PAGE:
Rory McCann wrote:
>On 1/31/06, s105025648 <s105025648 at student.ucc.ie> wrote:
>>>>We are five 1st year BComm students from U.C.C. As part of
>>our Management Information Systems module, we have to do a
>>project evaluating the advantages/disadvantages of open
>>source software over traditional software.
>>>>>>Wasn't open souce software the way software was traditionally
>sold/distributed/written? Or this just a story for young 'uns like me
>who are younger (almost) than the GNU Project?
>>(Before I start: No all ye gang of admins and linux heads are not to all
say vi at this time :-))
The first Free Software project emacs was passed around at $150 per
tape. Now our friends in ucc may be interested to know that Free
Software has been defined thus:
Software is Free Software if it comes with permission for all recipients
to do the following four things:
* Run the program, for any purpose.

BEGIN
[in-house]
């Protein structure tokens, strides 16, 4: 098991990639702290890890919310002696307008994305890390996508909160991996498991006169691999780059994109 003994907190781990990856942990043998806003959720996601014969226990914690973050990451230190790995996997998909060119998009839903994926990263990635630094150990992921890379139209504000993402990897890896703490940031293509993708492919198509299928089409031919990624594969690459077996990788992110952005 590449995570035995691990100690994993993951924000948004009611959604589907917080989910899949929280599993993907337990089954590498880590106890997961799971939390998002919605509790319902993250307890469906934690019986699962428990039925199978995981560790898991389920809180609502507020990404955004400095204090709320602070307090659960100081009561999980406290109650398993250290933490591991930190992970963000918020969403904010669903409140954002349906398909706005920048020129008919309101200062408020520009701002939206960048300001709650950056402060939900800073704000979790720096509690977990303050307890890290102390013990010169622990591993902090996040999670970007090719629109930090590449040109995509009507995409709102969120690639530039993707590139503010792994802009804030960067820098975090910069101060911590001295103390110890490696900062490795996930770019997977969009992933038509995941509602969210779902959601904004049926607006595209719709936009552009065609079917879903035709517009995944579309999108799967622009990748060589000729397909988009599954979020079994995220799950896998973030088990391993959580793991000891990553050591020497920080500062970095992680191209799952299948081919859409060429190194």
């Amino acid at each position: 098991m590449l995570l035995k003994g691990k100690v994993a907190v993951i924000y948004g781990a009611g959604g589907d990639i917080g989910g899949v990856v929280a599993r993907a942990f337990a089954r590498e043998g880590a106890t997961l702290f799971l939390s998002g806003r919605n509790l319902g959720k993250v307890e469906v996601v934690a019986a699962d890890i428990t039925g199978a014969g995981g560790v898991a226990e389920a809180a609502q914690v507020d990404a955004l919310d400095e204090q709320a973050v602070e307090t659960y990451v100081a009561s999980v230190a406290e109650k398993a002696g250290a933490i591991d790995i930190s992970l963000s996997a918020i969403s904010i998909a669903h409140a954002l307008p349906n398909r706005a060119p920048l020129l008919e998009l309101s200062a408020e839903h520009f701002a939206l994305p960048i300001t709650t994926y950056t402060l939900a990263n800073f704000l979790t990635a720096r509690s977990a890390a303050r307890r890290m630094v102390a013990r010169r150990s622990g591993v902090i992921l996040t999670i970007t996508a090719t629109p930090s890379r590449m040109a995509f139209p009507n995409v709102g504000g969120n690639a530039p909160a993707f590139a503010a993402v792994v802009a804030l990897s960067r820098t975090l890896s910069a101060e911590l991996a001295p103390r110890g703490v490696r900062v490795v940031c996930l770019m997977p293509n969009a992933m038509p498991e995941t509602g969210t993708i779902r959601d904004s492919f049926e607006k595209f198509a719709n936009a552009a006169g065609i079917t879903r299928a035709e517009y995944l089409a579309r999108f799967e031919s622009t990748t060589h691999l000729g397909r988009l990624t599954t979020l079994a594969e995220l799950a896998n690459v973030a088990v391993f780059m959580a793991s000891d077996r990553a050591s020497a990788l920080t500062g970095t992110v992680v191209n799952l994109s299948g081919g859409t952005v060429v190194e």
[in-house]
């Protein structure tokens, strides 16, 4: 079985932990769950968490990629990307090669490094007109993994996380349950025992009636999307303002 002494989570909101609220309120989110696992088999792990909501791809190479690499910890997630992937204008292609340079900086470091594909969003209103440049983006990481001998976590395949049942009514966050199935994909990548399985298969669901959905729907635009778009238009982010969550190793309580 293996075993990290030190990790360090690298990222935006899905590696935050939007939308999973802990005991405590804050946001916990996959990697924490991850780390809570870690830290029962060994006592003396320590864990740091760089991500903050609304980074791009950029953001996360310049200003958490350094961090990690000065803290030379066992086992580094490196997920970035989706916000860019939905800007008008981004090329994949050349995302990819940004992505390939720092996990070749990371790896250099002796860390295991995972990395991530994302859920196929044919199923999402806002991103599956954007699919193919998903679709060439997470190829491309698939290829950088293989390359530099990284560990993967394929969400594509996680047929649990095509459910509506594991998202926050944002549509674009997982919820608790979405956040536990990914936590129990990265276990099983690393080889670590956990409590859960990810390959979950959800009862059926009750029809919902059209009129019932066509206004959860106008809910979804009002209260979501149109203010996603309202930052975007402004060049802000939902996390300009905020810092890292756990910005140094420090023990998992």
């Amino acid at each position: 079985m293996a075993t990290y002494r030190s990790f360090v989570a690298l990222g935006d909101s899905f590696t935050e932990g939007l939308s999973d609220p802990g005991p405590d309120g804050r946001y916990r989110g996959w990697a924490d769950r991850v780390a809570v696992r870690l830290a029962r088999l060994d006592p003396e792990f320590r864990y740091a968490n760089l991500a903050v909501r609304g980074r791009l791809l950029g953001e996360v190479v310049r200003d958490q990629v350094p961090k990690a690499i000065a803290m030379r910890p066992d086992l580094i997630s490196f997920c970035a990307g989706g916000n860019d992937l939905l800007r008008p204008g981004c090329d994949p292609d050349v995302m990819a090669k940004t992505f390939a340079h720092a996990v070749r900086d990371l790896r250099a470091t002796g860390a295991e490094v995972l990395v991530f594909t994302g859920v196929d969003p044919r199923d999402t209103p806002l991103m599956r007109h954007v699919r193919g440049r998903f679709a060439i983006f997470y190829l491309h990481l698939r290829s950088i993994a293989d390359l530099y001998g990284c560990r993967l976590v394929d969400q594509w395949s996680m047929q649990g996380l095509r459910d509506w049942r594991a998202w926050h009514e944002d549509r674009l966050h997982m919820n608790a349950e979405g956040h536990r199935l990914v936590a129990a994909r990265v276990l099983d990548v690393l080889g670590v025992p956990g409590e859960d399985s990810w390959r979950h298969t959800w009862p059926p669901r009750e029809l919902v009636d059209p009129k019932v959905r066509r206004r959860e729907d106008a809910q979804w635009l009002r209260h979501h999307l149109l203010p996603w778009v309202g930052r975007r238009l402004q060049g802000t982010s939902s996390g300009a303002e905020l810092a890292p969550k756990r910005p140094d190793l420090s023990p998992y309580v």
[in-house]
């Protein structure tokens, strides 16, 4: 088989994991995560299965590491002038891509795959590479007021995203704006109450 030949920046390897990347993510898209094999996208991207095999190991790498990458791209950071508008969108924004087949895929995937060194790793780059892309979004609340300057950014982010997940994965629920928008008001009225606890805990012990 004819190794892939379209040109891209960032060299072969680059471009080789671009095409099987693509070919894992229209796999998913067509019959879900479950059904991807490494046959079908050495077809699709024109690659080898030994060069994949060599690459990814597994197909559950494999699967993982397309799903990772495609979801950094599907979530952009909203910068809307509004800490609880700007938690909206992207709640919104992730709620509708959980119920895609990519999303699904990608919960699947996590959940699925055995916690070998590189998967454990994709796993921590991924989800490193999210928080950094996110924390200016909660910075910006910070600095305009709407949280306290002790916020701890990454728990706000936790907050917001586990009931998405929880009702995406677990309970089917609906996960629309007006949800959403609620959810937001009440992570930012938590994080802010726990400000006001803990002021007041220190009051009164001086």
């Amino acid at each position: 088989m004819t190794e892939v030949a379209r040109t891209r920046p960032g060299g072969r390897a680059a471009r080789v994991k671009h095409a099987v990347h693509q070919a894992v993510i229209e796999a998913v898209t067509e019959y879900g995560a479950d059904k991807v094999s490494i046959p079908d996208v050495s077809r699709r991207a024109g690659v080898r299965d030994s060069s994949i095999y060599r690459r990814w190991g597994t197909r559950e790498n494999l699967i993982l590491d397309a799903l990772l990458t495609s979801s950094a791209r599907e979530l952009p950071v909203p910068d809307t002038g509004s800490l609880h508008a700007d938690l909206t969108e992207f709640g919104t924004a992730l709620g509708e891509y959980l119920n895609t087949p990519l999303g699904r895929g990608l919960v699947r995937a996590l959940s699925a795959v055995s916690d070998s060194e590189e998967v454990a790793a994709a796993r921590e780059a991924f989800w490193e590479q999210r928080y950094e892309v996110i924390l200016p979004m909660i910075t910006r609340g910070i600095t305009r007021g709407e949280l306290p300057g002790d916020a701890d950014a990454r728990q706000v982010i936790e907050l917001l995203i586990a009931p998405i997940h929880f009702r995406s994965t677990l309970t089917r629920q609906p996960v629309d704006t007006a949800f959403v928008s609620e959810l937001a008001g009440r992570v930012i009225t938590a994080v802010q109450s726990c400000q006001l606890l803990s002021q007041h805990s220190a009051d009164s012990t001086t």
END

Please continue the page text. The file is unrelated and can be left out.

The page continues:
* Study how the program works, and adapt it to your needs.
* Redistribute copies.
* Improve the program, and release your improvements to the public.
Not bad really, there is no barrier to innovation using this software,
as a useful exercise in understanding the difference between what you
can and can't do I wish to suggest that you investigate a licence for a
proprietary piece of software called a "compiler" they come with some
programming languages and what you may do or not do with such software.
To sum up, it may not be free as in cost, however once in your
possession you can release the source and binarys for a reasonable
copying fee or for nothing your choice. As a result the business model
becomes one of service provision.
Lots more information here:
The Gnu project
Free Software Foundation.
The Irish Free Software Association.
The home of the Open Source Initiative (OSI)** is a non-profit corporation.
I hope this is of use to you.
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